An indepth analysis of the world of ‘Digital Transformation’ shows two things. One is that there is no such thing as ‘Digital Transformation’ as a single domain or relatively well bordered area of expertise and action. In fact, you don’t have to look hard to realise that it is more difficult to find things that do not belong to ‘Digital Transformation’ than the ones that do. ‘Digital Transformation’ seems like a big supermarket with hundreds of shelves full of stuff.
It is unrealistic to expect a ‘single domain’ (area of expertise, and therefore expert) that can seriously contain: going paperless, better customer experience in websites, transforming customer experience, jobs done by software, artificial intelligence, analytics, robots doing human stuff, digital transactions, blockchain, digital/enterprise social networks, mobile technologies, self-service HR systems, real time data, electronic documentation, social media, multi channel services, more sophisticated CRM, automation, faster computing capacities, process (digital) reengineering, and cloud services. And there are still many other supermarket shelves I have not named.
Calling all of these ‘Digital Transformation’ is the equivalent to calling ‘business’ to all you and I do. And finding ‘experts in business’. When clients tell me that they have appointed some people to lead ‘Digital Transformation’, I ask which one.
The other ‘finding’, shocking but not entirely unexpected, is the virtual lack of reference to behaviours. It’s not the first time that technology takes all the airtime and reduces behaviours to a by-product of what technology changes or will change. The mistake is a big one since behaviours are hardly a by-product. It is more the other way around, you need some behaviours in the system to support the digital transformation. These behaviours must be tailored to the objective (since the supermarket has hundreds of shelves) but at the very least they will have to deal with change from audience (push, customer, information) to community (pull, engagement, reputation); speed; trust and risk (less people involved) and virtual collaboration. And, again, this is just the start. Just a few of the pillars. Each shelf has its own behavioural set.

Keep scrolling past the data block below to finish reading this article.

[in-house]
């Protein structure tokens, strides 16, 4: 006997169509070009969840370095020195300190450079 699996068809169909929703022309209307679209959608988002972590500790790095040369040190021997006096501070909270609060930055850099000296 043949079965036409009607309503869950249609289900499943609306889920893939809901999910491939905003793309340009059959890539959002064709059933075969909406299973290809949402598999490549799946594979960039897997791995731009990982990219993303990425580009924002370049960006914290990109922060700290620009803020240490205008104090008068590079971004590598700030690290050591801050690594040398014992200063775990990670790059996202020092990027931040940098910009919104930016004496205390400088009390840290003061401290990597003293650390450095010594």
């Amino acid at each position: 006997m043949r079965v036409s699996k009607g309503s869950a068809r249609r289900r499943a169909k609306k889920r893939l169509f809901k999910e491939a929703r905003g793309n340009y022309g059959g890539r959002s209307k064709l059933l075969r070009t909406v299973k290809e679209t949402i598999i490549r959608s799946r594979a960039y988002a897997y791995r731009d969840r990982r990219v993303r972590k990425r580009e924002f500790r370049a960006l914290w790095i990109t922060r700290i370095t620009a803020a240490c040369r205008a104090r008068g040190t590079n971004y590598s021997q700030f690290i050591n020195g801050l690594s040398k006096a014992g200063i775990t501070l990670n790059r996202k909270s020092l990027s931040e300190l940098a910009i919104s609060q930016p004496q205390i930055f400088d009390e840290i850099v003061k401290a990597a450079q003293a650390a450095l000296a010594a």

The most efficient way to deal with that multi-target Digital Transformation is to look at the cultural and behavioural conditions that are needed, perhaps changed, ‘installed’, embedded and spread at a scale, to support it.The behavioural DNA (change ability vs change) will support/must support any of these digital shelves in change. Behaviours are not a by-product, an afterthought. They are the fabric, the tapestry on which everything else works. Starting with behaviours, is a smart move.